She held her white, sun kissed arm next to mine. “Look, I’m almost as dark as Kiara.” A pained grin crept across my face. “Sure you are. One day. Ha ha.”
Growing up in a predominately white community in Northwest Arkansas, I attended a high school of almost 4,000 students. Approximately 30 of us were black. As if I wasn’t already painfully aware that I was the only person of color in most situations, it was often brought to my attention.
There were the questions about my hair (is it real? is it yours?), the clueless comments about my ability to tan (yes, I do get darker in the summer), and the careless assumption that the khaki colored tights would be a good skin tone choice for everyone on the dance team (seriously?).
But I think what was most difficult to navigate were the shifty, uncomfortable looks when race came up, especially in the classroom. The other students would be antsy in their seats, casting awkward glances in my direction to see what my reaction to the conversation – the lesson – would be. Then there were the blanket assumptions that I, a black girl who grew up in the same community as my white peers, was the voice for all black people in America. On more than one occasion a teacher even turned to me and said, “I don’t know how that would make black people feel. Kiara, what do you think?” In that moment I thought a lot of things, but none of them appropriate to share with a teacher.
In my community I didn’t have the advantage of brushing race aside as a non-issue. Every time I walked into a room, race was the first thing I saw. Remember, this was the South, so while many people I knew claimed to “not see race,” there were plenty of people who did, and they did not like mine.
Then there was the other side of the coin. I never quite fit in with the other black kids. I grew up in this homogenous community, while many of the black students had relocated from more diverse urban areas. They looked at the way I walked and talked and dressed and quickly deemed me “not black enough.” This wasn’t how all the black students treated me, but there was a distinct group who had their minds made up about what it meant to be black, and I did not fit the mold.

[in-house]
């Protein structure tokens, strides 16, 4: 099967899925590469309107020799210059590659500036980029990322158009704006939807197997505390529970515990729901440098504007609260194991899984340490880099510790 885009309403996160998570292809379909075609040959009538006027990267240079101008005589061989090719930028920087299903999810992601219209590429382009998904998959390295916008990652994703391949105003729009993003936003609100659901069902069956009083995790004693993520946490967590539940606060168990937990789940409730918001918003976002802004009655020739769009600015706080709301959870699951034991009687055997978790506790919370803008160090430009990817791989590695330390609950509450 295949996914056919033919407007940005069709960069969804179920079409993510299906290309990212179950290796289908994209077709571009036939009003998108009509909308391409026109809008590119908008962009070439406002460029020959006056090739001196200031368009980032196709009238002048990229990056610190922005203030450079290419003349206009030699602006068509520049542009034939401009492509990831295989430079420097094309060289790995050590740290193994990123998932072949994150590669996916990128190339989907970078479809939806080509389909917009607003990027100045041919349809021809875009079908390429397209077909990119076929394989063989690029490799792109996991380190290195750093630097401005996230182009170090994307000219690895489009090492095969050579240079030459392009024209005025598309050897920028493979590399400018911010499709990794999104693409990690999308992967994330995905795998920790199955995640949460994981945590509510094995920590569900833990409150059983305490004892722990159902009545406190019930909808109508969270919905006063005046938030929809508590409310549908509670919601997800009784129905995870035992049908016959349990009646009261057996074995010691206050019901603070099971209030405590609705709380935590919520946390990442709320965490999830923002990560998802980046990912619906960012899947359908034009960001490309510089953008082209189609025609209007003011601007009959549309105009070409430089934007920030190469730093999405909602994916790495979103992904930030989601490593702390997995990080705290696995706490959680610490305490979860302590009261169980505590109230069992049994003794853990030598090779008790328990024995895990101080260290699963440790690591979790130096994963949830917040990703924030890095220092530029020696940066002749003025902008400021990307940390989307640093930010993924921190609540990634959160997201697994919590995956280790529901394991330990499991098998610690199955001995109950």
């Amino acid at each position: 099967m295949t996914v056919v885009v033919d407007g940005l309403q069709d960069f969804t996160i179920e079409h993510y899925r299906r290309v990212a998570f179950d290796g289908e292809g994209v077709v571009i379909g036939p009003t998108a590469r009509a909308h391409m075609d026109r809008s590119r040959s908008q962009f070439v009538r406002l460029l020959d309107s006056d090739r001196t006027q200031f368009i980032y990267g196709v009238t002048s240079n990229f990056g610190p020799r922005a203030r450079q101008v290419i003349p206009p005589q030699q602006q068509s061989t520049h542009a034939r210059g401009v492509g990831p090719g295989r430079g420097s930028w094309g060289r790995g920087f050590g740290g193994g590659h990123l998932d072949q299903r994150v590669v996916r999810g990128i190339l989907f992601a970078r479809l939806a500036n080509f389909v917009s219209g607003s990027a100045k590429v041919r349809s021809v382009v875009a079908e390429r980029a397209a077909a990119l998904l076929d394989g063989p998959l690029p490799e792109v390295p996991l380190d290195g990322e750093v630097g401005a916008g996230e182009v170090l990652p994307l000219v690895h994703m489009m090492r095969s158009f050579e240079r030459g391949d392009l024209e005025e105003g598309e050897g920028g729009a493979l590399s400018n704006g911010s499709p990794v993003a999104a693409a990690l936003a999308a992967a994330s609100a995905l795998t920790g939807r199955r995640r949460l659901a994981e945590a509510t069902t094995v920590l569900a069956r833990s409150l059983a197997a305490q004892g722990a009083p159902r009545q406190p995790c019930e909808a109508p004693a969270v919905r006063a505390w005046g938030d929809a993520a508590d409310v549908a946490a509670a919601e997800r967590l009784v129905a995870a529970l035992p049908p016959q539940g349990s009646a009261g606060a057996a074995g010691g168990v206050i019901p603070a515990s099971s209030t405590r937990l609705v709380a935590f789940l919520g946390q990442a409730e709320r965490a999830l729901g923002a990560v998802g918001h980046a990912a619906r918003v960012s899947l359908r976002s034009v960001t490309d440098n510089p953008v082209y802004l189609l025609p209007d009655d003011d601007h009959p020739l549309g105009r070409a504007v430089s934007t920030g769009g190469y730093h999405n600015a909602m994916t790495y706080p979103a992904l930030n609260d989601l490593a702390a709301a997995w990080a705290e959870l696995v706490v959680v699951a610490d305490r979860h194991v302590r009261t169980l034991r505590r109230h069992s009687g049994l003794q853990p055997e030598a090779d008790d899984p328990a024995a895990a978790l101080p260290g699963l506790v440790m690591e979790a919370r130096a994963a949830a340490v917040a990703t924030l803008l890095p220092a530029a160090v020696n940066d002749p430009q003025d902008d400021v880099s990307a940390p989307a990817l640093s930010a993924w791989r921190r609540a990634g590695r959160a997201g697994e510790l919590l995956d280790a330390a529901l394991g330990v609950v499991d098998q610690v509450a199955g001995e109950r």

To be clear, my hometown and the people in it have had an incredibly positive impact on me. But as a teenager trying to learn how to love and accept herself, the awareness that I didn’t fully fit in also had an enduring effect. I was stuck in a weird gray area, feeling like I wasn’t enough.
I wish I could say that emotion never creeps to the surface anymore, that I never encounter a fish out of water experience that leaves me feeling uncomfortable or inadequate. I wish I could tell you that now that I live in a multicultural city like Chicago any issues of race are a thing of the past. But we all know that’s far from the truth.
But, over time my perspective has changed. I’ve come to accept – no, to be truly proud of – the fact that I am different. Whether I’m around white people or black people, my background and my culture may cause me to stand out. But I refuse to let it negatively influence my identity or self-worth. I may not fit in with the crowd or live up to a certain set of qualifications, but I wasn’t meant to. I am enough. My experience is enough. And I have a unique story to tell. It’s mine, it’s different and it’s beautiful.